Keira Knightley on life after ''Pirates'' |


Keira Knightley on life after ''Pirates''

At the Toronto Film Festival, recent Best Actress nominee Keira Knightley talks to about her success in more sophisticated fare after spending several years swashbuckling her way through the ''Pirates of the Caribbean'' series

(Alexandra Wyman/

Could we be seeing the making of a great new actress-director team at this year’s Toronto Film Festival? Could Keira Knightley and Joe Wright be the next Pedro Almodóvar and Penélope Cruz? The pair first met on 2005’s well-received Pride & Prejudice; it was Wright’s feature debut, and Knightley got a Best Actress nomination for her portrayal of Elizabeth Bennet. Now they’ve both returned to Toronto — where Pride & Prejudice launched two years ago — with Atonement, an adaptation of Ian McEwan’s 2002 novel, about a 13-year-old girl’s lie and its consequences for two young lovers (Knightley and The Last King of Scotland’s James McAvoy). The movie premiered to much praise at the festival on Monday night and is a possible Oscar contender this year. talked to the 22-year-old Pirates of the Caribbean star about why she wanted to make Atonement, how the Oscar nomination for Pride & Prejudice helped her career, and why she loves doing films in Britain.

ENTERTAINMENT WEEKLY: Why did you want to make this movie?
It was definitely Joe. I knew I wanted to work with him as soon as we were done with Pride & Prejudice. I think the bond between actor and director is very similar to the chemistry between actors. It’s rare, and when it happens, it’s very exciting. And I think it creates — oh, I sound like a wanker! [Laughs] But, creatively, I think we work very well together for some reason.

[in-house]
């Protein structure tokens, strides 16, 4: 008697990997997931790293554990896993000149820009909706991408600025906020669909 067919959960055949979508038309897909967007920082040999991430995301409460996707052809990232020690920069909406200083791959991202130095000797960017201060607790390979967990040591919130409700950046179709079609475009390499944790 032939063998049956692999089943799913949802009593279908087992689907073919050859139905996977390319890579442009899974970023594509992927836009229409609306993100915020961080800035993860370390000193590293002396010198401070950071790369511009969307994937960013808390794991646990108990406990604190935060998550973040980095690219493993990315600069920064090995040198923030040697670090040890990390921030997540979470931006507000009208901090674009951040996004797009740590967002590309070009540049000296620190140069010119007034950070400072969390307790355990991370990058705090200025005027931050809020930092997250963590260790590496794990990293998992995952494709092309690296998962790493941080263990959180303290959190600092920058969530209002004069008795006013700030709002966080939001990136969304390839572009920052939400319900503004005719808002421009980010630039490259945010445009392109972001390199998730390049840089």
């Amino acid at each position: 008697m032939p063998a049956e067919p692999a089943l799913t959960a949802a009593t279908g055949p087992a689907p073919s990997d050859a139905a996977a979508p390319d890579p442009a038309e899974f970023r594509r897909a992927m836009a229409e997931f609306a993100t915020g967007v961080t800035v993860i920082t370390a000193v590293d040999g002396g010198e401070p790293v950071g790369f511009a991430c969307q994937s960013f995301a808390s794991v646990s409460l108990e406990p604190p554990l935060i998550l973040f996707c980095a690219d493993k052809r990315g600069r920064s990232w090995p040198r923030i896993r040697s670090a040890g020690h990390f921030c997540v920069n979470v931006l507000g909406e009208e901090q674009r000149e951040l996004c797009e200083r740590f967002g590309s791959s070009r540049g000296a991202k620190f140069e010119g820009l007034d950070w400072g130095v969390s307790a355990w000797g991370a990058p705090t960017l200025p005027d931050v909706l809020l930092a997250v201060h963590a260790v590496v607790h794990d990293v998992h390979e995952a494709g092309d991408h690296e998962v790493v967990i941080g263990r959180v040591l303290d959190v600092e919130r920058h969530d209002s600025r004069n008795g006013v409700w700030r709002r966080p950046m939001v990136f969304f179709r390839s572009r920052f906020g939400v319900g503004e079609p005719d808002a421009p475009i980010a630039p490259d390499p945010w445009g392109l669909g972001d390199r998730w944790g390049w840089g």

What was appealing about the story?
I like the fact that I read the script and it made me sob, really sob. I cry a lot, but that kind of emotional reaction was extreme. The story was very heartbreaking. But [my taking the part] has much more to do with me looking for a more mature role, I wasn’t really looking to play another girl on the cusp of womanhood. I felt that you couldn’t really do that better than with [Pride & Prejudice’s] Elizabeth Bennet, and I don’t want to play the same thing again and again and again. So, you know, Atonement checked off a lot of boxes as far as roles go.

Are you grateful to be done with Pirates?
It was a huge commitment. It was amazing. It was an extraordinary group of people. And you don’t make films for an audience of one. You make them to be enjoyed by many. And I think entertainment for entertainment’s sake is fine, and escapism is fine. And Pirates is like a glass of champagne; it’s got a lot of bubbles and they make you very happy. And that’s great. But if I was doing only that, then I’d get incredibly bored. And two years is a long time to be doing that one thing. And I think I was really desperate to find something completely different.

Did you do Atonement after you were entirely done with those films?
Well, no. I did this one in the middle.

That’s a weird juxtaposition.
It was strange. I had five months off, because of various hurricanes that were happening at the time in the Caribbean. And I said, Okay, I could either take five months off completely, or I could try to do something that’s going to really challenge me.

NEXT PAGE: ”I think people were very much looking at me going, ‘Oh, she’s a pretty face, there isn’t much else to her.’ And I was incredibly aware of that.”